One time, Cooper took his team to John Lucas' basketball camp in Texas after a few weeks of intense workouts. "When Diamond works out, she's on another planet," he says. "It ain't even close." She was so dominant on the girls' side of the gym that Lucas called her over to do one-on-one drills with the guys—not just any guys, but top-50 recruits. She kept winning: three times, four times, five times. The gym was on its feet.


"She always wanted to be some sort of professional. That was kind of just part of us from birth," Delino Jr. says. "We used to write contracts for ourselves for fun. Very unrealistic—mine were like, five years, $500 million—but it's cool thinking back about how we were teenagers hoping to live this dream and now, we get to."

What Diamond really wishes is that there had been an option for her to go one-and-done in college, like the guys do. After all, she watched her brother start his professional career at age 17, and others soon after. According to her, there was "never a plan B" for either her or her brother; she just had to wait longer to put her plan into action.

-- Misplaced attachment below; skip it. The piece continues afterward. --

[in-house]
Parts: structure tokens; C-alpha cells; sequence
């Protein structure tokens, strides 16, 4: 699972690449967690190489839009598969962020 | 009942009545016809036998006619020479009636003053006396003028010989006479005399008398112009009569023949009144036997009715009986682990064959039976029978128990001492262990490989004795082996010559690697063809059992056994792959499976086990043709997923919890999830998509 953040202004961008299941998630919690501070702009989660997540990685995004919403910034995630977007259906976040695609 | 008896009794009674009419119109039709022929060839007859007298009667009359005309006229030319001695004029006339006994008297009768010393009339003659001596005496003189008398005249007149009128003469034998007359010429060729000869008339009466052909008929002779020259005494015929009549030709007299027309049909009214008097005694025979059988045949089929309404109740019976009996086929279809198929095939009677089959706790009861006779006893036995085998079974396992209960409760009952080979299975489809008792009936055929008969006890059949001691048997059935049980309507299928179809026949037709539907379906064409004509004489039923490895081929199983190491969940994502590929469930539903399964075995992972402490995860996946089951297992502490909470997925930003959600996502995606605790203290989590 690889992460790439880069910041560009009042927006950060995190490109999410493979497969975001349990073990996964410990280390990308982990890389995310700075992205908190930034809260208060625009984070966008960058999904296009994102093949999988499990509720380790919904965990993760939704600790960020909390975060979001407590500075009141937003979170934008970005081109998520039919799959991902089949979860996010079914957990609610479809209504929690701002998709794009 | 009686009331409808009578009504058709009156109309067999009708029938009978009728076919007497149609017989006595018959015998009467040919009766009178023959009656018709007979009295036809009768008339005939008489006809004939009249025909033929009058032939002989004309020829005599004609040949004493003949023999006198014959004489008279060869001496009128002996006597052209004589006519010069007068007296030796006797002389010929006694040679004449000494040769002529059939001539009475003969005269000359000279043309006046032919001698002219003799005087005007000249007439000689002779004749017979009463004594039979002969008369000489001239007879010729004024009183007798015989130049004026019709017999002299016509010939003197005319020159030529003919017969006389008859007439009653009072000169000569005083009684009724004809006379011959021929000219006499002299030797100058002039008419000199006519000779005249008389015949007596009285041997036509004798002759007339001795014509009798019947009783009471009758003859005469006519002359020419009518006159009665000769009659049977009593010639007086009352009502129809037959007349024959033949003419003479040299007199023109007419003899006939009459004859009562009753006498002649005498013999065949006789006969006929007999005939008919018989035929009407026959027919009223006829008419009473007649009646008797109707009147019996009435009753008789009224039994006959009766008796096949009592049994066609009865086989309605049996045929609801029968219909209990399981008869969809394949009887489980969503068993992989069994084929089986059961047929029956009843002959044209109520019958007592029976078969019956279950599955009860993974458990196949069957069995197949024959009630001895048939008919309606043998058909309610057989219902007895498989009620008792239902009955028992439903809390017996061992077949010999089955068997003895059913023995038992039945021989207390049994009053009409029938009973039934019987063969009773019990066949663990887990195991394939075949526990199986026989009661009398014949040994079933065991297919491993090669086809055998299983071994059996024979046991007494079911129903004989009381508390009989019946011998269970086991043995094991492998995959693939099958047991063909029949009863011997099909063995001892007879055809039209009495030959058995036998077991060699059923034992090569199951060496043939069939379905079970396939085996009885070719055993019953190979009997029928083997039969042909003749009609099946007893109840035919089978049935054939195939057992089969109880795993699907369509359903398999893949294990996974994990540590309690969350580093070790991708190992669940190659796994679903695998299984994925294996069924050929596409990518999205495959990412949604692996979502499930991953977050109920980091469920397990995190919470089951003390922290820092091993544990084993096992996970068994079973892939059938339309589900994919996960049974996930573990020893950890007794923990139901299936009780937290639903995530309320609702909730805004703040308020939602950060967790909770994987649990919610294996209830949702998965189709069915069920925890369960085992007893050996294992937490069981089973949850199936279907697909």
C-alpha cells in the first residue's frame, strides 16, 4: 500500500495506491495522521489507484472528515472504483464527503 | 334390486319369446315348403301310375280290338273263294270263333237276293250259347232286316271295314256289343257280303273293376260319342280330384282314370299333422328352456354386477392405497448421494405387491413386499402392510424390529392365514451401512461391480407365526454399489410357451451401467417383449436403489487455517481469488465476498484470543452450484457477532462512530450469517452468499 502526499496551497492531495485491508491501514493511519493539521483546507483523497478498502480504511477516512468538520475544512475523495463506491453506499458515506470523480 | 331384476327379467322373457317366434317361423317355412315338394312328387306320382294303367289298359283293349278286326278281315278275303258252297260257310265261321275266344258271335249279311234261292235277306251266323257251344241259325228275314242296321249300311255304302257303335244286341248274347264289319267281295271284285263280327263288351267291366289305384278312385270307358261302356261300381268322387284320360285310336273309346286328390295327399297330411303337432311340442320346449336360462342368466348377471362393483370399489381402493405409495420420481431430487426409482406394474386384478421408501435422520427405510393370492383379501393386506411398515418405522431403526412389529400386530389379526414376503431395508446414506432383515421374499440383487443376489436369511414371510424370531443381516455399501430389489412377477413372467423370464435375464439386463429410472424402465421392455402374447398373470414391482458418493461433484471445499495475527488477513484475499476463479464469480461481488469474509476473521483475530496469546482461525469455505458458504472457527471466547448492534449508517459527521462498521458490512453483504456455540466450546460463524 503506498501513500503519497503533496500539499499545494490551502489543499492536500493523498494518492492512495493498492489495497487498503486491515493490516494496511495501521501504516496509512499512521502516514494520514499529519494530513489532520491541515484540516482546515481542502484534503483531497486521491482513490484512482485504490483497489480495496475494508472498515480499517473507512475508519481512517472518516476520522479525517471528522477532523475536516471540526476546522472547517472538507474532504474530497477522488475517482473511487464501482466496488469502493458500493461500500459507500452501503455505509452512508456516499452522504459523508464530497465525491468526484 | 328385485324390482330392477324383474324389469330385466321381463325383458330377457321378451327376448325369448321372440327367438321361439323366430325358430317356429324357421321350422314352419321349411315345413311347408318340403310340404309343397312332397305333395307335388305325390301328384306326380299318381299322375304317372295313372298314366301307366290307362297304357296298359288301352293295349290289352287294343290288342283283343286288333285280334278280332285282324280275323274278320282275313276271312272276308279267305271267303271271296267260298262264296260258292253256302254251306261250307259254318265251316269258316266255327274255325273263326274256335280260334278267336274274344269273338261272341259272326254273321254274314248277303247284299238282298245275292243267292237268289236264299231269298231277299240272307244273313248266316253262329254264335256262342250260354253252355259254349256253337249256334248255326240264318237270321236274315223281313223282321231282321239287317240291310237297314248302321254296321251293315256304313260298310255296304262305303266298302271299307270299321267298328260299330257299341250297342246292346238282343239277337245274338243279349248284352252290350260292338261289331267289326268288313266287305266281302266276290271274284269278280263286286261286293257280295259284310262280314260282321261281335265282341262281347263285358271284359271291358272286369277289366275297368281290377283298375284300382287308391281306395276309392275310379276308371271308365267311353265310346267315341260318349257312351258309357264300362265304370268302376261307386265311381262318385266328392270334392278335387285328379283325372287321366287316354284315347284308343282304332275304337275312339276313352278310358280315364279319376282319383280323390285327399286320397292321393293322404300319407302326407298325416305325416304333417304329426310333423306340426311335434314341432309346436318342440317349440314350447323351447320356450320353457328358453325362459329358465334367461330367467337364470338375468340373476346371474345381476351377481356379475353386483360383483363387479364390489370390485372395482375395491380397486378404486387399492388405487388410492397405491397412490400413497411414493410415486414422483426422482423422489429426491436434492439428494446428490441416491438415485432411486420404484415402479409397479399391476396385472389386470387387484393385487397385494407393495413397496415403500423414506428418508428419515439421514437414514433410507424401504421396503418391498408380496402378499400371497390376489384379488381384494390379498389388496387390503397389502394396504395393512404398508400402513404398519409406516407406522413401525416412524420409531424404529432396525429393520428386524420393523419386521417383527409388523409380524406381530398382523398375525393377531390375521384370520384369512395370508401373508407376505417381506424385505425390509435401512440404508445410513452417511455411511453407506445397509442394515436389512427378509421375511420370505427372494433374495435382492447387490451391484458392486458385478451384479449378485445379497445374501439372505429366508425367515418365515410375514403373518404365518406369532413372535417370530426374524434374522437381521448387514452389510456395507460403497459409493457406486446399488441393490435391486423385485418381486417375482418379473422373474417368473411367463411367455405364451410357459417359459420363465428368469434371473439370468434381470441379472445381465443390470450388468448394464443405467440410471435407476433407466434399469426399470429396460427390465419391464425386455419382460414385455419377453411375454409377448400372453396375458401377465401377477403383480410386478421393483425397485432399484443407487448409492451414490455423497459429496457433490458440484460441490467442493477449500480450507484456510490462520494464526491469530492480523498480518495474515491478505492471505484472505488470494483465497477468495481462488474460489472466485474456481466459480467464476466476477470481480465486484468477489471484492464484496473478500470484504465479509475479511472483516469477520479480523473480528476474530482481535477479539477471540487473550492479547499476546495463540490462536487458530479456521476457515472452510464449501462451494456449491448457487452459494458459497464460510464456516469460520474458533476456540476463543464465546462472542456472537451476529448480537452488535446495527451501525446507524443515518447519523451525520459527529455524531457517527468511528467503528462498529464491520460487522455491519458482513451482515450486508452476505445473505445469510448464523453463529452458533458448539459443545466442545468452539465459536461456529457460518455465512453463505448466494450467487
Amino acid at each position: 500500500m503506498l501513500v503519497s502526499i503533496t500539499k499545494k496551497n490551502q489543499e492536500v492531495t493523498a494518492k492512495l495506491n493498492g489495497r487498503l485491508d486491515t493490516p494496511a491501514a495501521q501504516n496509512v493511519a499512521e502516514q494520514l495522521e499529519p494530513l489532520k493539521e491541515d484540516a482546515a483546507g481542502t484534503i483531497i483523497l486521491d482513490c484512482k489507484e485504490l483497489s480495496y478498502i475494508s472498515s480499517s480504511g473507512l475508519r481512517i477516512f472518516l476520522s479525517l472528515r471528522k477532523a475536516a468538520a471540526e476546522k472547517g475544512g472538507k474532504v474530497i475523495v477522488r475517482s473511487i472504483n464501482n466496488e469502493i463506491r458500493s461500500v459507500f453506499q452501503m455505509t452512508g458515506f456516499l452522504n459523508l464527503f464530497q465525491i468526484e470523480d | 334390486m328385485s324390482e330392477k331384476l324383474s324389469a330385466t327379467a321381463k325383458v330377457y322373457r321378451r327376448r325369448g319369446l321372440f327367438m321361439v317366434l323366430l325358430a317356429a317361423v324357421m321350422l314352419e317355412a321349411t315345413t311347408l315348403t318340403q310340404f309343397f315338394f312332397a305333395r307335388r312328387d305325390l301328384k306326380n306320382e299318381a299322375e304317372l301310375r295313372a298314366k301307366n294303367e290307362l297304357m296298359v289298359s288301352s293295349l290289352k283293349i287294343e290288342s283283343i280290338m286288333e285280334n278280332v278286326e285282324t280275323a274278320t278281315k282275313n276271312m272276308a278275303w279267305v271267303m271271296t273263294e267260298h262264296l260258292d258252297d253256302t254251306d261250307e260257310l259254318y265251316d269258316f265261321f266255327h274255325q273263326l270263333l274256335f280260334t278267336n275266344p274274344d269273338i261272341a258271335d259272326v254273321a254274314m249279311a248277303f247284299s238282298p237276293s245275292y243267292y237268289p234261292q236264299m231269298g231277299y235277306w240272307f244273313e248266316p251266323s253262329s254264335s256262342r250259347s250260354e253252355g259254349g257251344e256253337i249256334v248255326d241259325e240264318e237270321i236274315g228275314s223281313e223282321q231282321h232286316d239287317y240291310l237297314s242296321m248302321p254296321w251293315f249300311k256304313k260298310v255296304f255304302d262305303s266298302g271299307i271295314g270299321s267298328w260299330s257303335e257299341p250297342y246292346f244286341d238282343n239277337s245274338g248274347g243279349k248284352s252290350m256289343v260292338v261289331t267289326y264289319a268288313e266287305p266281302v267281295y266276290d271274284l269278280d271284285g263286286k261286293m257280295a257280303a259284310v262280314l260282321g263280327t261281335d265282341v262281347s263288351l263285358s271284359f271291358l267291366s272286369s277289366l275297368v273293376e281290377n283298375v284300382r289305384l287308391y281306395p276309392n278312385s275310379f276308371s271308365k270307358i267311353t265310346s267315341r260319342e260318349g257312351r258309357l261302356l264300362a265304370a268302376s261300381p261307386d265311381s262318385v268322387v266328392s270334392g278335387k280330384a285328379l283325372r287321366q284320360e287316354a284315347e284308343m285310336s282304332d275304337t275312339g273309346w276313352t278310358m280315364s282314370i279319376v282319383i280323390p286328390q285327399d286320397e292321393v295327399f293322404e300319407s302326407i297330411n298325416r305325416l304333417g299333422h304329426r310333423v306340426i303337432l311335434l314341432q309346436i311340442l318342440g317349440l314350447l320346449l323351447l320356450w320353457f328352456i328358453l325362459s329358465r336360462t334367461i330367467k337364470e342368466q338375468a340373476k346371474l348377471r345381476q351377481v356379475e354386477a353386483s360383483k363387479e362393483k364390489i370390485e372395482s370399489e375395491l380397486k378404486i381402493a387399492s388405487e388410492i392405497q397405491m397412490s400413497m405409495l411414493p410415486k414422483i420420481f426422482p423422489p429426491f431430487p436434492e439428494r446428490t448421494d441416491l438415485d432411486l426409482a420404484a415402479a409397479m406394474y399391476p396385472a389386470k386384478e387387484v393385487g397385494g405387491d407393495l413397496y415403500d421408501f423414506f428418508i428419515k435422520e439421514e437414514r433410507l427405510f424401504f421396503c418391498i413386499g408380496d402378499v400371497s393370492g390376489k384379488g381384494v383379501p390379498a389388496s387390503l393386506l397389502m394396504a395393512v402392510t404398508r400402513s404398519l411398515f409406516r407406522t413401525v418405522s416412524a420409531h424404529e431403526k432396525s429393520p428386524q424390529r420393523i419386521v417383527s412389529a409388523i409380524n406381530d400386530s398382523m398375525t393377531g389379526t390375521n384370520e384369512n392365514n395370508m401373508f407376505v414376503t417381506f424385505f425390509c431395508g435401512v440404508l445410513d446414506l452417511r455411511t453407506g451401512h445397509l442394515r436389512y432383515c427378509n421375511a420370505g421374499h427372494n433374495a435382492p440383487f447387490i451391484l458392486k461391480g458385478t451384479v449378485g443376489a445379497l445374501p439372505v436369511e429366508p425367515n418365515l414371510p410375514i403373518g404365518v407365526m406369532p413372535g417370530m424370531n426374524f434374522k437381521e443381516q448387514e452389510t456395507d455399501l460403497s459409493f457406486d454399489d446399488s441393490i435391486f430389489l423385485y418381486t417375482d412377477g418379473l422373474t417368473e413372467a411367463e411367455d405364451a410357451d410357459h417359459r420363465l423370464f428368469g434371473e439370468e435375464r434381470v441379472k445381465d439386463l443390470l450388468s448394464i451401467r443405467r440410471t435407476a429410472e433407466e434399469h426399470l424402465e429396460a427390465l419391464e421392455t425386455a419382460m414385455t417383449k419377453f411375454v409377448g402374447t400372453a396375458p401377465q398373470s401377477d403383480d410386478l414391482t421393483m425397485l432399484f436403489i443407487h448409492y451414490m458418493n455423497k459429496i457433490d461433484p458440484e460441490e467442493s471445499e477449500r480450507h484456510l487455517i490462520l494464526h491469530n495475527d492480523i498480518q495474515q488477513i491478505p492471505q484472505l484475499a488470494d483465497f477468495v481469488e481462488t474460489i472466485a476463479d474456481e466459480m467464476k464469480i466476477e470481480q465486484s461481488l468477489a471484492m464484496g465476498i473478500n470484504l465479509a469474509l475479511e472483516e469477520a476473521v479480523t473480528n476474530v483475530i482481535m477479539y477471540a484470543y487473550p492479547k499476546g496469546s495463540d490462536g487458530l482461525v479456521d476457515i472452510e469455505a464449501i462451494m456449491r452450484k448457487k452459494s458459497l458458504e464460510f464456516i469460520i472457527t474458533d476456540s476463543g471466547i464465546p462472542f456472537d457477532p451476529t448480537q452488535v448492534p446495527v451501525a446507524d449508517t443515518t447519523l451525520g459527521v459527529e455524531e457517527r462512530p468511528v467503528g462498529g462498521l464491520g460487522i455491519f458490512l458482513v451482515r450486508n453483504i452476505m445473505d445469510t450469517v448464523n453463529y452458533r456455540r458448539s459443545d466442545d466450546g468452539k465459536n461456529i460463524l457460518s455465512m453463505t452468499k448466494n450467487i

"Seeing my guy friends be one-and-done, I was just like, this is not fair," DeShields says. "I'm not the only women's basketball player who feels this way. There are so many other girls who have pro ability after their freshman year who, because of the way the system is set up, have to stay in school for longer."

The reality of the situation, though—as DeShields acknowledges—is that WNBA salaries are so much smaller that it's also much more practical to make sure you have a college degree before going pro. "I'm really not an advocate of staying in school for four years," she concludes. "Get your degree, of course, but once you get it, go ahead and make that move."

That process, of getting her degree and eventually making moves, was supposed to be simple: Diamond's mom went to Tennessee, and the school's legendary women's basketball coach, Pat Summitt, had been recruiting Diamond since she was in sixth grade. Then, just before the start of DeShields' junior year in high school, Summitt announced that she had been diagnosed with early-onset Alzheimer's.

"It broke my heart," says DeShields. "Pat Summitt was just one of those people you view as invincible—you don't expect those types of people to pass, let alone get sick. When I saw Pat, it was like parts of her were missing—like I was watching her disappear. We had built a really good relationship, to the point where I felt like she was already my coach. Losing that was devastating. I was so sure that I was going to Tennessee, and then everything changed."